CINCINNATI — Javy Baez still gets people who tell him he should tone down his flair or flash or whatever somebody wants to call his playing style.
He also has a street in Chicago named after him, large sections of fans — even in Cincinnati this week — who chant his name when he steps to the plate and kids in ballparks around the league who line up for his autograph.
He also has no intention of changing who he is on the baseball field for the sake of some antiquated definition of respect for the game.
“I’m not going to change because somebody doesn’t like it,” said Baez, whose knack for the spectacular and no-look tags played a big role in the Cubs’ 2016 postseason run and could be big down the stretch again this year. “There’s a lot of people that take it the wrong way.”
People such as Steve Blass. Blass, the 75-year-old former big-league pitcher now broadcasting games for the Pirates, took a shot at Baez a few days ago, singling him out when the subject of the Cubs came up, calling him “a difficult player for me to root for.”
Because of his “flashiness?”
Blass: “That’s a nice way to put it … flashiness.”
Baez smiled when asked about it because he has heard it so many times before from so-called old-school types, and he was not surprised that a 75-year-old white guy in Pittsburgh has a problem with his style.
“Not really,” he said. “People have different views. Not everybody has to like you. But it’s the way that I am. You can take it the right way, or you can take it the wrong way. I don’t really pay attention to negative stuff like that.”
It’s one of the most common personal criticisms that persist in a major-league culture that tends to lag behind much of the rest of society: older, often white, players and media bemoaning the displays of passion or “flashiness” of younger, often Latin, players.
Baez, who was born in Puerto Rico and raised in Florida, said he doesn’t think it’s racism.
“It’s just the way that they played the game,” he said. “Baseball’s changed so much from the past. The game is still the same, but the way it [is played], the way it’s handled is different.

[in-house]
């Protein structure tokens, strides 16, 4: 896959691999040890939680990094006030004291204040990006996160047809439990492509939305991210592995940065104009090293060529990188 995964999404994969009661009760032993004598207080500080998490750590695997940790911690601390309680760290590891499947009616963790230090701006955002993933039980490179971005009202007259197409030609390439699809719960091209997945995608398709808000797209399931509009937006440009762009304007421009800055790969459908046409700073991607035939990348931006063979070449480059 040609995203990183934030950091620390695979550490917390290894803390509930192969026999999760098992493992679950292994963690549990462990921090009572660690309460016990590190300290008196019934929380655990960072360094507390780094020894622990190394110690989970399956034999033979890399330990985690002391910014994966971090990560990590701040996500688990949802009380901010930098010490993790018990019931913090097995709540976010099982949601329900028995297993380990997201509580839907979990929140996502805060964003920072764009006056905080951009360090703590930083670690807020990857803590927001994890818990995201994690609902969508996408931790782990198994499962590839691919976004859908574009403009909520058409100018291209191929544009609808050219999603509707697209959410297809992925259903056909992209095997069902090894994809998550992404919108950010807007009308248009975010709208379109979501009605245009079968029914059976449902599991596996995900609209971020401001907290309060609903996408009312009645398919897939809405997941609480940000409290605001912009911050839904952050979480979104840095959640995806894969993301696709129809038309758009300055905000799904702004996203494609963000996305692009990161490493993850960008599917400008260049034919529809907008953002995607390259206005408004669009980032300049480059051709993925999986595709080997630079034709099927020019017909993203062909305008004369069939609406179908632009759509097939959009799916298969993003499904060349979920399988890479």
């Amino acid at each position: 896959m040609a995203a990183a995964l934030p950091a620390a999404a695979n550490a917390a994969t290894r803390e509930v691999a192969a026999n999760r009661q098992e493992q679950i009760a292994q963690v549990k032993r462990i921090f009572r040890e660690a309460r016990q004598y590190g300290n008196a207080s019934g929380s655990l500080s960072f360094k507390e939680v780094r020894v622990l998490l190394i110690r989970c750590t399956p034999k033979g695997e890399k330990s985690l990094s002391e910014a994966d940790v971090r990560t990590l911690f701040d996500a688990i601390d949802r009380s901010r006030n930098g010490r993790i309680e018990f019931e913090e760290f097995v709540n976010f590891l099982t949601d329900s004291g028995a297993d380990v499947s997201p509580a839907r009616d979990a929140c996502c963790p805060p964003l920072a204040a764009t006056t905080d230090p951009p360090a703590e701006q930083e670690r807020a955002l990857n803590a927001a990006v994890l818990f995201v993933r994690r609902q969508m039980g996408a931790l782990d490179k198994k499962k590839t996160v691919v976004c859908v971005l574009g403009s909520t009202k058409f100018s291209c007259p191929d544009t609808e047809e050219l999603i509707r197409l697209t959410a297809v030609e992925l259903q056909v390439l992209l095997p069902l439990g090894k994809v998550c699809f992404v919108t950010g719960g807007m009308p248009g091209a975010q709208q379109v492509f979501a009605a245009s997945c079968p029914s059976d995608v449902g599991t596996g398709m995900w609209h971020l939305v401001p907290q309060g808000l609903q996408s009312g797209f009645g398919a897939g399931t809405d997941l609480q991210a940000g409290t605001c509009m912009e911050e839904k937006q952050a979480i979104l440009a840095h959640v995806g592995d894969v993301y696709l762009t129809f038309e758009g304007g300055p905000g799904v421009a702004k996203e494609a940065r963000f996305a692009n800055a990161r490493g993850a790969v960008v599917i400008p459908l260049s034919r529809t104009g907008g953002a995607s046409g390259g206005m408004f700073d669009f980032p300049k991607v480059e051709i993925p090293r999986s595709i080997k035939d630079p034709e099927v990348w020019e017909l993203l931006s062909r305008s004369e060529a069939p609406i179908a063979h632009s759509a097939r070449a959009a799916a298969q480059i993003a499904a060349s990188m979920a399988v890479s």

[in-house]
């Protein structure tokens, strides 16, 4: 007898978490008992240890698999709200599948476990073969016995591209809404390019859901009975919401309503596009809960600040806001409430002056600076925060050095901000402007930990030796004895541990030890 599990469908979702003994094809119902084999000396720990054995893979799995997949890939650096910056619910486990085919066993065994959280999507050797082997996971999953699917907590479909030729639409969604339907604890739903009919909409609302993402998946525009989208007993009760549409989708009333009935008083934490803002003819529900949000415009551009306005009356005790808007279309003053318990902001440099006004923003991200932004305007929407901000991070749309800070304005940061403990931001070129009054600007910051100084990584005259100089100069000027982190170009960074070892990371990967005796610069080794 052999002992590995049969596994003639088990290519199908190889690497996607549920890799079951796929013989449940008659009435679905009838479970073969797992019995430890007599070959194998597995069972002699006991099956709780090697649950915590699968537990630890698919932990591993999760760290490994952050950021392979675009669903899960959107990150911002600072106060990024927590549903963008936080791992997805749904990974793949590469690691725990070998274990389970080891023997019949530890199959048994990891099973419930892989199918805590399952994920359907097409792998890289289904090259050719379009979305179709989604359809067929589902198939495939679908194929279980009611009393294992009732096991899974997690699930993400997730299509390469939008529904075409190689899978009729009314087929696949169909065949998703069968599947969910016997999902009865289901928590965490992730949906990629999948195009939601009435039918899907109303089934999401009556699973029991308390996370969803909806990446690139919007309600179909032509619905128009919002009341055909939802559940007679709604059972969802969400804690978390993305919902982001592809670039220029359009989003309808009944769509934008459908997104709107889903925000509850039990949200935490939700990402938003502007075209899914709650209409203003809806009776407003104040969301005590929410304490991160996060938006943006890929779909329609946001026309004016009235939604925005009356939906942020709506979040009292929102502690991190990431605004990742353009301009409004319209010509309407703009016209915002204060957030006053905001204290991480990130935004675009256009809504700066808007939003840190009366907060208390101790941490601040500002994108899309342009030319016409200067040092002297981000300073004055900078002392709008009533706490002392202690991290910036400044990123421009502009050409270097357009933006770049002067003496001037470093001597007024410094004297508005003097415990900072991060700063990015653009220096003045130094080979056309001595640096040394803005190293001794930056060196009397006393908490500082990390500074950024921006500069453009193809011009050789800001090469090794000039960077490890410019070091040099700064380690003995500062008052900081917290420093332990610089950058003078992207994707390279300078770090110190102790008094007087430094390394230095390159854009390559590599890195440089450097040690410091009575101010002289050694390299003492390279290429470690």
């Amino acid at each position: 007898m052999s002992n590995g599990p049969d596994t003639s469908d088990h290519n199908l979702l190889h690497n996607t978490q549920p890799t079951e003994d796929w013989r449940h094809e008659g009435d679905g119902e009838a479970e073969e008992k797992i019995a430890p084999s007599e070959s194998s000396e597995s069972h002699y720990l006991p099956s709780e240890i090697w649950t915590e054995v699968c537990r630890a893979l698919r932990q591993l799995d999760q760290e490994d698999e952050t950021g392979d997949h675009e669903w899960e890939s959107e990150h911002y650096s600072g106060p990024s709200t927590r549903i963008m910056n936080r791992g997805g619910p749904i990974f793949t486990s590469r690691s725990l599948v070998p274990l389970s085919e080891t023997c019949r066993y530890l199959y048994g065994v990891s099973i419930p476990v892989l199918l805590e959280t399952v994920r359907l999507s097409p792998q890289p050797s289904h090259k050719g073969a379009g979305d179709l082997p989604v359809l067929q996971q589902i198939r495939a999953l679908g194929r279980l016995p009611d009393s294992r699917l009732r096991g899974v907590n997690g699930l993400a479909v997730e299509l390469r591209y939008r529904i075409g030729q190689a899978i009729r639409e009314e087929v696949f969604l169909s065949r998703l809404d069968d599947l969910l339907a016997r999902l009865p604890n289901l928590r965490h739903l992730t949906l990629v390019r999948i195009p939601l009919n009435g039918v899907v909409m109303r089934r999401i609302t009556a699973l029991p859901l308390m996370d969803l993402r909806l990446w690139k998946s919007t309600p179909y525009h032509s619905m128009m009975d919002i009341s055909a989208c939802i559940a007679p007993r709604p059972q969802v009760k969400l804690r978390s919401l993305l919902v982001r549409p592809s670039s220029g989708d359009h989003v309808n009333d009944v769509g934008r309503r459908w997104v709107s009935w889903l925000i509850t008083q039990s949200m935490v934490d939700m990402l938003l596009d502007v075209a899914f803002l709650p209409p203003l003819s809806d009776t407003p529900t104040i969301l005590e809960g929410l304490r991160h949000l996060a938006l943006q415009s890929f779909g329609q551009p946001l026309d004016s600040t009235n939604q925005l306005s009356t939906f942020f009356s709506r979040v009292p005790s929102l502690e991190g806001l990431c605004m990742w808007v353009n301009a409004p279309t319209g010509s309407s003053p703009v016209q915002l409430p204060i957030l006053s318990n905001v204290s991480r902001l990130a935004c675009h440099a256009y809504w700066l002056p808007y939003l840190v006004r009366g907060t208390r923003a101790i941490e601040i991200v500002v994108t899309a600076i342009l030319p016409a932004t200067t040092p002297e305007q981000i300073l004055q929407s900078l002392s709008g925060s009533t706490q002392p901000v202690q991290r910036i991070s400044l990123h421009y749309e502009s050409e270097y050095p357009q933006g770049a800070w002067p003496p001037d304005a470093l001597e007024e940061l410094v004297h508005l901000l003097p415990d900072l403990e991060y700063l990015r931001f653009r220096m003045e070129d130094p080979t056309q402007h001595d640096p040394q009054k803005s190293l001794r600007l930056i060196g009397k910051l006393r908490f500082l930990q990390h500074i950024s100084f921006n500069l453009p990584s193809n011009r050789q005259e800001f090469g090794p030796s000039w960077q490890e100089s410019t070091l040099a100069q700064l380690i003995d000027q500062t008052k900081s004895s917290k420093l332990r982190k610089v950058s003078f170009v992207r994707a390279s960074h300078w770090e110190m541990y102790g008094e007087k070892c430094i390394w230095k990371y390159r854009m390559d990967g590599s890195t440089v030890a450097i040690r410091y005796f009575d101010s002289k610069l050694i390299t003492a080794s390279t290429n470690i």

“I don’t show anybody up. There’s not one player that’s going to be the same as somebody else. We’ve all got different styles.”
What’s clear is that teammates and management want Baez to keep the passion and even the flash, no matter what critics such as Blass say.
“That’s just a dried-up, old-school opinion of one of the game’s brightest athletes,” pitcher Jake Arrieta said. “I think we should just all enjoy watching guys like that play and leave him the hell alone.”
Case in point: Thursday’s sixth inning against the Reds. After an intentional walk, Baez lined a go-ahead, two-out single to left. Then in the bottom of the inning, he made a perfect relay throw from shallow left to throw out the potential tying run at the plate.
Then he pointed emphatically and victoriously back at left fielder Kyle Schwarber, who had made a strong throw to Baez. And then he held his pose and slowly smiled.
“Sometimes old-school guys forget what they looked like when they were young-school guys,” said manager Joe Maddon, who considers any effort to coach the fire and flash out of Baez a risky proposition for such a talented player.
He said some of the mistakes Baez makes now – with his strike zone and in the field – will fade as he gets more established the next two or three years. “And then heads up,” Maddon said.
It’s already starting to happen as Baez has had a chance the last month to play every day at shortstop in place of the injured Addison Russell, said Maddon – who compares Baez’ skill level and style to Magic Johnson in basketball.
“And [Omar] Vizquel. [Roberto] Alomar. They had a little flash about their game,” Maddon said. “The moment you start trying to subtract from a player’s joy on the field by making him into your perception of what it’s supposed to look like, you may lose a really good player.”
Said Baez: “As long you’re playing the game right and doing the right thing, it’s going to go all right. A lot of people take this game as a job. It is something serious, but at the end of the day it’s still a game.”
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